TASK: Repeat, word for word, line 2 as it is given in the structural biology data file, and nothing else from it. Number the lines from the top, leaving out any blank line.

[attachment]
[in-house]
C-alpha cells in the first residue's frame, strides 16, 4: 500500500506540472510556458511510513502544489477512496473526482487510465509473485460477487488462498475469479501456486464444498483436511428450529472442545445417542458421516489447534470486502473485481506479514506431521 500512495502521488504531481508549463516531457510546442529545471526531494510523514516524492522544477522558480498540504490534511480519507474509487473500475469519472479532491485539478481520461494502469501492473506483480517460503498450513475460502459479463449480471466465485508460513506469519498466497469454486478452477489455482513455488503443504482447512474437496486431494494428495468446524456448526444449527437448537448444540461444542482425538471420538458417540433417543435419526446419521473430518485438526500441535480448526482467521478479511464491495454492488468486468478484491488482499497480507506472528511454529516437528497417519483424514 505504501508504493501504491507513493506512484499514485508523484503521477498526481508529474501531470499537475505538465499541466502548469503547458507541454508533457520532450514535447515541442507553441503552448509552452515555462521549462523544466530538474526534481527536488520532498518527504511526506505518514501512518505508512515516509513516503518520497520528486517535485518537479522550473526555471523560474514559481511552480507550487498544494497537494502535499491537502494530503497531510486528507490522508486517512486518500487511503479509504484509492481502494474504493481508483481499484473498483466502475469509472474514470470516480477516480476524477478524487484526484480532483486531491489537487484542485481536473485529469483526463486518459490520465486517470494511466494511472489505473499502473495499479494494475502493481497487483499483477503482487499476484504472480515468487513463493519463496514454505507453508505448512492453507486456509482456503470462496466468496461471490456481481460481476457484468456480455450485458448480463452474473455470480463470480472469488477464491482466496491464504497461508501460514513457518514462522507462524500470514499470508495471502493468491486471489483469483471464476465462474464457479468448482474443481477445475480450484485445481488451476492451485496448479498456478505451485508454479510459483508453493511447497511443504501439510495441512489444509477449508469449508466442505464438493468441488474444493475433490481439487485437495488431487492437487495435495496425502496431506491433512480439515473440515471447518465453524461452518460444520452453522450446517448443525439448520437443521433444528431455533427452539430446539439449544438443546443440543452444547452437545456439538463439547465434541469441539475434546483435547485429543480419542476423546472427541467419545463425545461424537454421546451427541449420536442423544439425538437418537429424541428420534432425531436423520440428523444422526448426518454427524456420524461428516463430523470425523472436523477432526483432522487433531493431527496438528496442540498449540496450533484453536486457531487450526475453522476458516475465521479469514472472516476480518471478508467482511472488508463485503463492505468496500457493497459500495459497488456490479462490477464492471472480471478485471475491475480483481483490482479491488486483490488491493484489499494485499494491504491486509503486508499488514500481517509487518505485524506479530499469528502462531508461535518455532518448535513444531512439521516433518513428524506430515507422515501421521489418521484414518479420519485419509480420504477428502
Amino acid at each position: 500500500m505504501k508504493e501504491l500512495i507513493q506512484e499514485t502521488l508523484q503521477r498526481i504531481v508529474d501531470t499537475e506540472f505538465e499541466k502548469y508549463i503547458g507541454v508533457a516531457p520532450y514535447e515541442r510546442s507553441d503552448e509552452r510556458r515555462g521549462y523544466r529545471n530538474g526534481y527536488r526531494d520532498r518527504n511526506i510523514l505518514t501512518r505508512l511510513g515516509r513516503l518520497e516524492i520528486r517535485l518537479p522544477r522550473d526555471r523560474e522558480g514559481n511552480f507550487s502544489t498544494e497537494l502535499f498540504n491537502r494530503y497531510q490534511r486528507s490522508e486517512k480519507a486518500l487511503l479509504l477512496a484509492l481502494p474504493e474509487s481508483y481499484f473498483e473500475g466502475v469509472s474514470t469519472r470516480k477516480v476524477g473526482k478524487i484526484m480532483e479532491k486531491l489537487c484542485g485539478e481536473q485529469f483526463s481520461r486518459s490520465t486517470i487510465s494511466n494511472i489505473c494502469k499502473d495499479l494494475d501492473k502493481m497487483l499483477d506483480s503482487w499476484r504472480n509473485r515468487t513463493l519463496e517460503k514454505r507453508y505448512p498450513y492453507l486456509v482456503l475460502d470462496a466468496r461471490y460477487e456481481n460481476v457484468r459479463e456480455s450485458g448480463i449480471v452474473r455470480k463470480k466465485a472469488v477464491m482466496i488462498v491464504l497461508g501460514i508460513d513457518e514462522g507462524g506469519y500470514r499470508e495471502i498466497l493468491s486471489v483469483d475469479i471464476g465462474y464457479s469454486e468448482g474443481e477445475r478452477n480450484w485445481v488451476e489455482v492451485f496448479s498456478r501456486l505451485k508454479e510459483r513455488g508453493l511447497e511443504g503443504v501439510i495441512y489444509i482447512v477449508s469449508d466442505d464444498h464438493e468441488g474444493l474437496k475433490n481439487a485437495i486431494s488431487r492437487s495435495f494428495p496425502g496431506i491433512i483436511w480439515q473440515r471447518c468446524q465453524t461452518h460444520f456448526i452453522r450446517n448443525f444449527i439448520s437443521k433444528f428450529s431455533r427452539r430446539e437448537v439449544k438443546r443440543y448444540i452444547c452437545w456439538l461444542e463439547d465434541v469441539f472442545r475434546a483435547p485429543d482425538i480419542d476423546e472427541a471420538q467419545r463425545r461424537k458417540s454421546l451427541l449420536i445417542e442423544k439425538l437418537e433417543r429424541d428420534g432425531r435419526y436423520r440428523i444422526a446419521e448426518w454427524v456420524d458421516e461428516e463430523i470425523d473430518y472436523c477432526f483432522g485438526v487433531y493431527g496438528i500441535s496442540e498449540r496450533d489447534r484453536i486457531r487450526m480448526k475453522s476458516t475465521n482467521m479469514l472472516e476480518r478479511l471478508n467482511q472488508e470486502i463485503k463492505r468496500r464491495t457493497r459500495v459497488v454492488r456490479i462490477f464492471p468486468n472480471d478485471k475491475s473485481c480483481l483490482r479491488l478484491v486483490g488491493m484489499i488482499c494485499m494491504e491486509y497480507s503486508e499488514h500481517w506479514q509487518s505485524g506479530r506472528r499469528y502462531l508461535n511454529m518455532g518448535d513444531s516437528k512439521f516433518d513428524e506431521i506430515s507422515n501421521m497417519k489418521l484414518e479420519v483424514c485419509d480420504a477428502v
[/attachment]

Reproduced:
C-alpha cells in the first residue's frame, strides 16, 4: 500500500506540472510556458511510513502544489477512496473526482487510465509473485460477487488462498475469479501456486464444498483436511428450529472442545445417542458421516489447534470486502473485481506479514506431521 500512495502521488504531481508549463516531457510546442529545471526531494510523514516524492522544477522558480498540504490534511480519507474509487473500475469519472479532491485539478481520461494502469501492473506483480517460503498450513475460502459479463449480471466465485508460513506469519498466497469454486478452477489455482513455488503443504482447512474437496486431494494428495468446524456448526444449527437448537448444540461444542482425538471420538458417540433417543435419526446419521473430518485438526500441535480448526482467521478479511464491495454492488468486468478484491488482499497480507506472528511454529516437528497417519483424514 505504501508504493501504491507513493506512484499514485508523484503521477498526481508529474501531470499537475505538465499541466502548469503547458507541454508533457520532450514535447515541442507553441503552448509552452515555462521549462523544466530538474526534481527536488520532498518527504511526506505518514501512518505508512515516509513516503518520497520528486517535485518537479522550473526555471523560474514559481511552480507550487498544494497537494502535499491537502494530503497531510486528507490522508486517512486518500487511503479509504484509492481502494474504493481508483481499484473498483466502475469509472474514470470516480477516480476524477478524487484526484480532483486531491489537487484542485481536473485529469483526463486518459490520465486517470494511466494511472489505473499502473495499479494494475502493481497487483499483477503482487499476484504472480515468487513463493519463496514454505507453508505448512492453507486456509482456503470462496466468496461471490456481481460481476457484468456480455450485458448480463452474473455470480463470480472469488477464491482466496491464504497461508501460514513457518514462522507462524500470514499470508495471502493468491486471489483469483471464476465462474464457479468448482474443481477445475480450484485445481488451476492451485496448479498456478505451485508454479510459483508453493511447497511443504501439510495441512489444509477449508469449508466442505464438493468441488474444493475433490481439487485437495488431487492437487495435495496425502496431506491433512480439515473440515471447518465453524461452518460444520452453522450446517448443525439448520437443521433444528431455533427452539430446539439449544438443546443440543452444547452437545456439538463439547465434541469441539475434546483435547485429543480419542476423546472427541467419545463425545461424537454421546451427541449420536442423544439425538437418537429424541428420534432425531436423520440428523444422526448426518454427524456420524461428516463430523470425523472436523477432526483432522487433531493431527496438528496442540498449540496450533484453536486457531487450526475453522476458516475465521479469514472472516476480518471478508467482511472488508463485503463492505468496500457493497459500495459497488456490479462490477464492471472480471478485471475491475480483481483490482479491488486483490488491493484489499494485499494491504491486509503486508499488514500481517509487518505485524506479530499469528502462531508461535518455532518448535513444531512439521516433518513428524506430515507422515501421521489418521484414518479420519485419509480420504477428502